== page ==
It is possible, though not very plausible that leaving old kernels installed is a security risk.
New kernel versions generally patch security problems. When you boot into a new kernel, you should be protected against these security problems.
Here's a scenario in which it would be possible to exploit this:
- Attacker can remove kernels from your boot partition.
- Attacker removes newer kernel versions, forcing the user to boot the older, unpatched kernel.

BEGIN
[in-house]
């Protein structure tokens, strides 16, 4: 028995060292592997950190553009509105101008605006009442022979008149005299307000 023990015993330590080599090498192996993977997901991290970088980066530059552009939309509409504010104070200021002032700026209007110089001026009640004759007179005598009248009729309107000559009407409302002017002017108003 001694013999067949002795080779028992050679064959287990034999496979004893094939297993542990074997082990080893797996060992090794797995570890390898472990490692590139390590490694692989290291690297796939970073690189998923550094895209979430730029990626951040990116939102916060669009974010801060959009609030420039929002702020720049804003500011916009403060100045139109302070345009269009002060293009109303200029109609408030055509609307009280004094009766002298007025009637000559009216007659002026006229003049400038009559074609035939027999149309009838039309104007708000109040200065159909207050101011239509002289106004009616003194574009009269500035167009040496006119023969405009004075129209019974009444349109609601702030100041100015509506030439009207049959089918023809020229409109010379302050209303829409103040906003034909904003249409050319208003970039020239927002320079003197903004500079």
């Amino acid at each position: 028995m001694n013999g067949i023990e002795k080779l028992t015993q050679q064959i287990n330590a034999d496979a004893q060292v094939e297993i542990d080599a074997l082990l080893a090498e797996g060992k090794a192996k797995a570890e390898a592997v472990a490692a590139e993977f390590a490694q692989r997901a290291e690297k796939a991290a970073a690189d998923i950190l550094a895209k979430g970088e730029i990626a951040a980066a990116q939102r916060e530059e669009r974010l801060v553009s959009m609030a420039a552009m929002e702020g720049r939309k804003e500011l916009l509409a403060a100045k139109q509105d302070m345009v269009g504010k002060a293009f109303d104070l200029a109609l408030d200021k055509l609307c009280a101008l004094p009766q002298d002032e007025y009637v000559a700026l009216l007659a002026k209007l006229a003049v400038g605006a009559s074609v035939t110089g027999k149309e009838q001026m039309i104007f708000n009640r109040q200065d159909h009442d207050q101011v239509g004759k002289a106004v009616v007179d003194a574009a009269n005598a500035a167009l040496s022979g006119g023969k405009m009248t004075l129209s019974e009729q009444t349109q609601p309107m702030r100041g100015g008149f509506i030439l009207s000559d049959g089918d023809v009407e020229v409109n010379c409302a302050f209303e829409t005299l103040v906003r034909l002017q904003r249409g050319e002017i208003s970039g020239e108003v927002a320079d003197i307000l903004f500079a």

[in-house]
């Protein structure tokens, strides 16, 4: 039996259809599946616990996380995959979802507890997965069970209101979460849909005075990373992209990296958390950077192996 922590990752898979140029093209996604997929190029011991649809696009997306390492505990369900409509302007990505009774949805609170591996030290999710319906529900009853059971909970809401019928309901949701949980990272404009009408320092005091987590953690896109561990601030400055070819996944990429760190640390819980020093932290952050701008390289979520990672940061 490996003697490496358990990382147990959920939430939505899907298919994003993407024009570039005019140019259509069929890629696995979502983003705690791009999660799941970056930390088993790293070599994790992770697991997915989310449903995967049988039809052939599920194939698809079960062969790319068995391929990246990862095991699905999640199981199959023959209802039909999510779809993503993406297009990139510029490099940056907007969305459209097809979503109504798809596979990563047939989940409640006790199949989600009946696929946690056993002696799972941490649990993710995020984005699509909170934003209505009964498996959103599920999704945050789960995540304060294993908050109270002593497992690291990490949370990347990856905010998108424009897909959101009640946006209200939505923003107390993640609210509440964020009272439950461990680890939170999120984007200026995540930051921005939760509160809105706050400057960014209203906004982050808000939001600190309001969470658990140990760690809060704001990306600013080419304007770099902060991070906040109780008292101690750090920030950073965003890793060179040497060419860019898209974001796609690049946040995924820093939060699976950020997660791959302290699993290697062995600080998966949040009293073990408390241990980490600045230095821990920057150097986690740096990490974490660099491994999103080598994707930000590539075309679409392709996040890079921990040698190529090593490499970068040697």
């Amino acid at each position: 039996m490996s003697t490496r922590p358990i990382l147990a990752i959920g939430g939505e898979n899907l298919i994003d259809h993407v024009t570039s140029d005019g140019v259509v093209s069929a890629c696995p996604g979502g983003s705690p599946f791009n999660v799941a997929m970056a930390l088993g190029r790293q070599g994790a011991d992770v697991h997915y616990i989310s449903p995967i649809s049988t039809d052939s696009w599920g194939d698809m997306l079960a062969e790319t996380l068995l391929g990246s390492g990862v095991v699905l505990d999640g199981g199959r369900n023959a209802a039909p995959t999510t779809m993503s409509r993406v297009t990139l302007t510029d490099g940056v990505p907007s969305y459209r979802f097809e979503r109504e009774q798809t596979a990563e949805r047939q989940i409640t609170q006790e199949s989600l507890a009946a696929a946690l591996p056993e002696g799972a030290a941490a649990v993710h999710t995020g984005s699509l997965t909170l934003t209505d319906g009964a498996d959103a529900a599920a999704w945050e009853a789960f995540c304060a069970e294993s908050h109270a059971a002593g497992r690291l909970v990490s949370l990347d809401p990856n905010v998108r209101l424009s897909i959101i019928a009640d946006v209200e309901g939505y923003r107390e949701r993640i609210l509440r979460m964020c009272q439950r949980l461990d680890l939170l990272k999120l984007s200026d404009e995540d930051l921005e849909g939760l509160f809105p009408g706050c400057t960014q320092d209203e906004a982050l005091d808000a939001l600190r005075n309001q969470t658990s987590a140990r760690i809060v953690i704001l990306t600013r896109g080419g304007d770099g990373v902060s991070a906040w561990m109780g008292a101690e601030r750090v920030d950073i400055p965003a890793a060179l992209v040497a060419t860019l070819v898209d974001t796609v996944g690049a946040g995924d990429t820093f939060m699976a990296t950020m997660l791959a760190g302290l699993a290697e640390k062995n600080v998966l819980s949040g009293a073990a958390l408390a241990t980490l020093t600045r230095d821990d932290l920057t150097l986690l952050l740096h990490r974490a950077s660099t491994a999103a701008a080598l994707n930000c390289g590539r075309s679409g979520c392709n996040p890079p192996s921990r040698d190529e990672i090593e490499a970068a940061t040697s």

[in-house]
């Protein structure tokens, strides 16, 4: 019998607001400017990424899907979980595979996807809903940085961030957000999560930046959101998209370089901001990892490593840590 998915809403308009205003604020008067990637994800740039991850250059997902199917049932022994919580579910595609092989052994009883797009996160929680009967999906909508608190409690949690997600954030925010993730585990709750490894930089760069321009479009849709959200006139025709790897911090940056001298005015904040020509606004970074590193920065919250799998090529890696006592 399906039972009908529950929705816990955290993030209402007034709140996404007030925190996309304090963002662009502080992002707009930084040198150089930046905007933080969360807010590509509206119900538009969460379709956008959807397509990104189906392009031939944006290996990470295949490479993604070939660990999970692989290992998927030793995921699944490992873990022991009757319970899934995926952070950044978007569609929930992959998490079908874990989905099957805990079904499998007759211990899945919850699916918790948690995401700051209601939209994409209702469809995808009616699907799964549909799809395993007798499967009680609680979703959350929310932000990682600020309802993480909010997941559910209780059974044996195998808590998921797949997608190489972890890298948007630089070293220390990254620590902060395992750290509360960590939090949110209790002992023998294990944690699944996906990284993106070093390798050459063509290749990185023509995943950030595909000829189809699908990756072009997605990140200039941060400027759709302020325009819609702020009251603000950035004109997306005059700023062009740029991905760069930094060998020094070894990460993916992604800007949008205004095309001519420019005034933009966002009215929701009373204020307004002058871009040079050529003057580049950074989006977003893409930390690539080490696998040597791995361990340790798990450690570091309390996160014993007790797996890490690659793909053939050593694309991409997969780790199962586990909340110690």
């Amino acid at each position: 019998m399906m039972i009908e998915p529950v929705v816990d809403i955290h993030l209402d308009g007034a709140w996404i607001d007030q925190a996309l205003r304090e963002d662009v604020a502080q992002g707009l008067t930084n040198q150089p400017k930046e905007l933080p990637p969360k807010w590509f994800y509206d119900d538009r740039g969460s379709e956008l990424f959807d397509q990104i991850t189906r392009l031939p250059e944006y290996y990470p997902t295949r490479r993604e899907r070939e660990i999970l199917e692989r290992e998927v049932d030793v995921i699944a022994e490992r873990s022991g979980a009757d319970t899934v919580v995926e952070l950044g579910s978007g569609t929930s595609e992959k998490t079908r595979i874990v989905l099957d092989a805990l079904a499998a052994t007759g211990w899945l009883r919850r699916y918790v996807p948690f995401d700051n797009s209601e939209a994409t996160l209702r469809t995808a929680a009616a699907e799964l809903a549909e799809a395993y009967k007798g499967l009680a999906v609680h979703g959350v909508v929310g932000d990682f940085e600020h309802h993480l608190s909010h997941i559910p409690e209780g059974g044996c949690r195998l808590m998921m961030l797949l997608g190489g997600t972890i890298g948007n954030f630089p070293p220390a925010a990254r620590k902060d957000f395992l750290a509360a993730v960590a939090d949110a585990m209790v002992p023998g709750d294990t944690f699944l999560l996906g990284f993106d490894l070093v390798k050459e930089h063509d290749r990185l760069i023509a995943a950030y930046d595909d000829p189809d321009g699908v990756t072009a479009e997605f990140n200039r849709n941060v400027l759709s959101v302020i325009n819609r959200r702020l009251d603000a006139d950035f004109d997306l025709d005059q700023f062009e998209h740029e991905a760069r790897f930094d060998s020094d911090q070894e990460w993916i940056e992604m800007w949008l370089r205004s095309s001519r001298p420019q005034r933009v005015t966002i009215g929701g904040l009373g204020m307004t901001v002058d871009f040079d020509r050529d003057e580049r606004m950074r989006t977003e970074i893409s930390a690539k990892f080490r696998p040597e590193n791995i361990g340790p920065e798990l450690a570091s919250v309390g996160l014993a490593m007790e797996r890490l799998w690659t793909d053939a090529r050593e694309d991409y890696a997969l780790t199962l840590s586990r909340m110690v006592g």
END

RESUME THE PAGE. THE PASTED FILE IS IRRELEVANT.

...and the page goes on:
- Attacker gets user to boot older kernel.
- Once booted, the attacker uses the vulnerability to gain access to the machine.
This is possible, though not very plausible: generally if an attacker has access to your machine, you're going to have a bad day. He could almost as easily compromise your initramfs, even with full disk encryption enabled, and install a keylogger or worse.